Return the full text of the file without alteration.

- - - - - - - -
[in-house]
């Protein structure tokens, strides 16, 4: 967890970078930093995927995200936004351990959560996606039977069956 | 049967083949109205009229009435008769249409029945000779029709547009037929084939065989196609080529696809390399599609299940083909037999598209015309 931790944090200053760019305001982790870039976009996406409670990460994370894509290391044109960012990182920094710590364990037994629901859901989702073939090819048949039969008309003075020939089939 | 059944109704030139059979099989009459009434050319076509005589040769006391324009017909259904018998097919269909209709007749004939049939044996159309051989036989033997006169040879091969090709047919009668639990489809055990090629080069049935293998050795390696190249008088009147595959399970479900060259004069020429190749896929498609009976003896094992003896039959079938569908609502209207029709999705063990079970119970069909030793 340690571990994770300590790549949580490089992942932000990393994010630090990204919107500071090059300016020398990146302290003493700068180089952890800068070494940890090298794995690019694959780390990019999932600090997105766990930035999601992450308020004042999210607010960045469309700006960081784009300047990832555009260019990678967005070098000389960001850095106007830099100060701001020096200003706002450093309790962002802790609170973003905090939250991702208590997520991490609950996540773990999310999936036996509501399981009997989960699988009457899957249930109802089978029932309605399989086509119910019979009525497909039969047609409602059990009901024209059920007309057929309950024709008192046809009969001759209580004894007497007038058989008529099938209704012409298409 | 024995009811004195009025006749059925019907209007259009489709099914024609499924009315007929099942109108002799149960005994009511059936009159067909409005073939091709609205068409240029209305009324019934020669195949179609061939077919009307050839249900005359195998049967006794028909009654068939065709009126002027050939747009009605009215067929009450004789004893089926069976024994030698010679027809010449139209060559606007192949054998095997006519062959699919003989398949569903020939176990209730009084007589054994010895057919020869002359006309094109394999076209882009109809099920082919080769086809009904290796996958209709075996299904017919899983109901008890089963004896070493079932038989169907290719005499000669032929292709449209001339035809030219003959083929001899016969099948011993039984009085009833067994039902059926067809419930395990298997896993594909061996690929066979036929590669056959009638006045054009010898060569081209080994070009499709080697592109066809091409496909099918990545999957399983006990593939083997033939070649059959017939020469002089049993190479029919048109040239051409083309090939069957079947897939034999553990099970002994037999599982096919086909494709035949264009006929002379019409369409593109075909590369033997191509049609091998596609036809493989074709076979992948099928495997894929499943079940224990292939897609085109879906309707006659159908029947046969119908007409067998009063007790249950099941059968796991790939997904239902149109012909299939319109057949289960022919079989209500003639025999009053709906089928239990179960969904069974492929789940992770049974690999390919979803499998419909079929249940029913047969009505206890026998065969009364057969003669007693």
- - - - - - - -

[in-house]
């Protein structure tokens, strides 16, 4: 967890970078930093995927995200936004351990959560996606039977069956 | 049967083949109205009229009435008769249409029945000779029709547009037929084939065989196609080529696809390399599609299940083909037999598209015309 931790944090200053760019305001982790870039976009996406409670990460994370894509290391044109960012990182920094710590364990037994629901859901989702073939090819048949039969008309003075020939089939 | 059944109704030139059979099989009459009434050319076509005589040769006391324009017909259904018998097919269909209709007749004939049939044996159309051989036989033997006169040879091969090709047919009668639990489809055990090629080069049935293998050795390696190249008088009147595959399970479900060259004069020429190749896929498609009976003896094992003896039959079938569908609502209207029709999705063990079970119970069909030793 340690571990994770300590790549949580490089992942932000990393994010630090990204919107500071090059300016020398990146302290003493700068180089952890800068070494940890090298794995690019694959780390990019999932600090997105766990930035999601992450308020004042999210607010960045469309700006960081784009300047990832555009260019990678967005070098000389960001850095106007830099100060701001020096200003706002450093309790962002802790609170973003905090939250991702208590997520991490609950996540773990999310999936036996509501399981009997989960699988009457899957249930109802089978029932309605399989086509119910019979009525497909039969047609409602059990009901024209059920007309057929309950024709008192046809009969001759209580004894007497007038058989008529099938209704012409298409 | 024995009811004195009025006749059925019907209007259009489709099914024609499924009315007929099942109108002799149960005994009511059936009159067909409005073939091709609205068409240029209305009324019934020669195949179609061939077919009307050839249900005359195998049967006794028909009654068939065709009126002027050939747009009605009215067929009450004789004893089926069976024994030698010679027809010449139209060559606007192949054998095997006519062959699919003989398949569903020939176990209730009084007589054994010895057919020869002359006309094109394999076209882009109809099920082919080769086809009904290796996958209709075996299904017919899983109901008890089963004896070493079932038989169907290719005499000669032929292709449209001339035809030219003959083929001899016969099948011993039984009085009833067994039902059926067809419930395990298997896993594909061996690929066979036929590669056959009638006045054009010898060569081209080994070009499709080697592109066809091409496909099918990545999957399983006990593939083997033939070649059959017939020469002089049993190479029919048109040239051409083309090939069957079947897939034999553990099970002994037999599982096919086909494709035949264009006929002379019409369409593109075909590369033997191509049609091998596609036809493989074709076979992948099928495997894929499943079940224990292939897609085109879906309707006659159908029947046969119908007409067998009063007790249950099941059968796991790939997904239902149109012909299939319109057949289960022919079989209500003639025999009053709906089928239990179960969904069974492929789940992770049974690999390919979803499998419909079929249940029913047969009505206890026998065969009364057969003669007693």